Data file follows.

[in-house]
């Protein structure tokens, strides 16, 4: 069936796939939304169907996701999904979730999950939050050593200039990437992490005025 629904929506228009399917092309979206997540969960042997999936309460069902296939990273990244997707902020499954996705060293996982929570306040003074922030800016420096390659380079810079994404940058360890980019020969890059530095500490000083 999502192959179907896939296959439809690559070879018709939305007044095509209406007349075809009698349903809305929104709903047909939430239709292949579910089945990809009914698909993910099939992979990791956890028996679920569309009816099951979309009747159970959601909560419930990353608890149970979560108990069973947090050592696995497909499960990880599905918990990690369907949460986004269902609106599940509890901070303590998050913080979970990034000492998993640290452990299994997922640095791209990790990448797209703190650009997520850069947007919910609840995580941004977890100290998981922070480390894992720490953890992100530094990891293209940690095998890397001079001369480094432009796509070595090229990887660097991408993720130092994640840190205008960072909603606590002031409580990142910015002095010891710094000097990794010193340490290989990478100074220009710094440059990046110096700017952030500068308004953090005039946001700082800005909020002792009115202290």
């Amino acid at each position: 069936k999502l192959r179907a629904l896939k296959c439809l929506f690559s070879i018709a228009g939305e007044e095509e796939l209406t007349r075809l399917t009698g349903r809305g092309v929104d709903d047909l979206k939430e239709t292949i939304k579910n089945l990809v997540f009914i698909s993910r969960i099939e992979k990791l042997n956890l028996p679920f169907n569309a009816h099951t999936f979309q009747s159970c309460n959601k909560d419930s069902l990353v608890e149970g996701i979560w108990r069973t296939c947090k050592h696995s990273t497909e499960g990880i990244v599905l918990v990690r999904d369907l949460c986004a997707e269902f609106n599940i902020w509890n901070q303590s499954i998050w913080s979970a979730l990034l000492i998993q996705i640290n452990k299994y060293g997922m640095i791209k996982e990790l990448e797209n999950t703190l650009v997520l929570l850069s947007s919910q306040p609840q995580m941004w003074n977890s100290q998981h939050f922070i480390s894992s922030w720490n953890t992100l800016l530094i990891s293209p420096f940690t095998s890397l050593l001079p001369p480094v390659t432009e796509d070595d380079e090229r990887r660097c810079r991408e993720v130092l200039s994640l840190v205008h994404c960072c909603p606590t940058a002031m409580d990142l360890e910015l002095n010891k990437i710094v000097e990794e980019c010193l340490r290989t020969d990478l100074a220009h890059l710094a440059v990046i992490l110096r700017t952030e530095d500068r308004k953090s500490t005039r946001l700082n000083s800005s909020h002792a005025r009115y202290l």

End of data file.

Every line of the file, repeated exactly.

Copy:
[in-house]
């Protein structure tokens, strides 16, 4: 069936796939939304169907996701999904979730999950939050050593200039990437992490005025 629904929506228009399917092309979206997540969960042997999936309460069902296939990273990244997707902020499954996705060293996982929570306040003074922030800016420096390659380079810079994404940058360890980019020969890059530095500490000083 999502192959179907896939296959439809690559070879018709939305007044095509209406007349075809009698349903809305929104709903047909939430239709292949579910089945990809009914698909993910099939992979990791956890028996679920569309009816099951979309009747159970959601909560419930990353608890149970979560108990069973947090050592696995497909499960990880599905918990990690369907949460986004269902609106599940509890901070303590998050913080979970990034000492998993640290452990299994997922640095791209990790990448797209703190650009997520850069947007919910609840995580941004977890100290998981922070480390894992720490953890992100530094990891293209940690095998890397001079001369480094432009796509070595090229990887660097991408993720130092994640840190205008960072909603606590002031409580990142910015002095010891710094000097990794010193340490290989990478100074220009710094440059990046110096700017952030500068308004953090005039946001700082800005909020002792009115202290």
């Amino acid at each position: 069936k999502l192959r179907a629904l896939k296959c439809l929506f690559s070879i018709a228009g939305e007044e095509e796939l209406t007349r075809l399917t009698g349903r809305g092309v929104d709903d047909l979206k939430e239709t292949i939304k579910n089945l990809v997540f009914i698909s993910r969960i099939e992979k990791l042997n956890l028996p679920f169907n569309a009816h099951t999936f979309q009747s159970c309460n959601k909560d419930s069902l990353v608890e149970g996701i979560w108990r069973t296939c947090k050592h696995s990273t497909e499960g990880i990244v599905l918990v990690r999904d369907l949460c986004a997707e269902f609106n599940i902020w509890n901070q303590s499954i998050w913080s979970a979730l990034l000492i998993q996705i640290n452990k299994y060293g997922m640095i791209k996982e990790l990448e797209n999950t703190l650009v997520l929570l850069s947007s919910q306040p609840q995580m941004w003074n977890s100290q998981h939050f922070i480390s894992s922030w720490n953890t992100l800016l530094i990891s293209p420096f940690t095998s890397l050593l001079p001369p480094v390659t432009e796509d070595d380079e090229r990887r660097c810079r991408e993720v130092l200039s994640l840190v205008h994404c960072c909603p606590t940058a002031m409580d990142l360890e910015l002095n010891k990437i710094v000097e990794e980019c010193l340490r290989t020969d990478l100074a220009h890059l710094a440059v990046i992490l110096r700017t952030e530095d500068r308004k953090s500490t005039r946001l700082n000083s800005s909020h002792a005025r009115y202290l």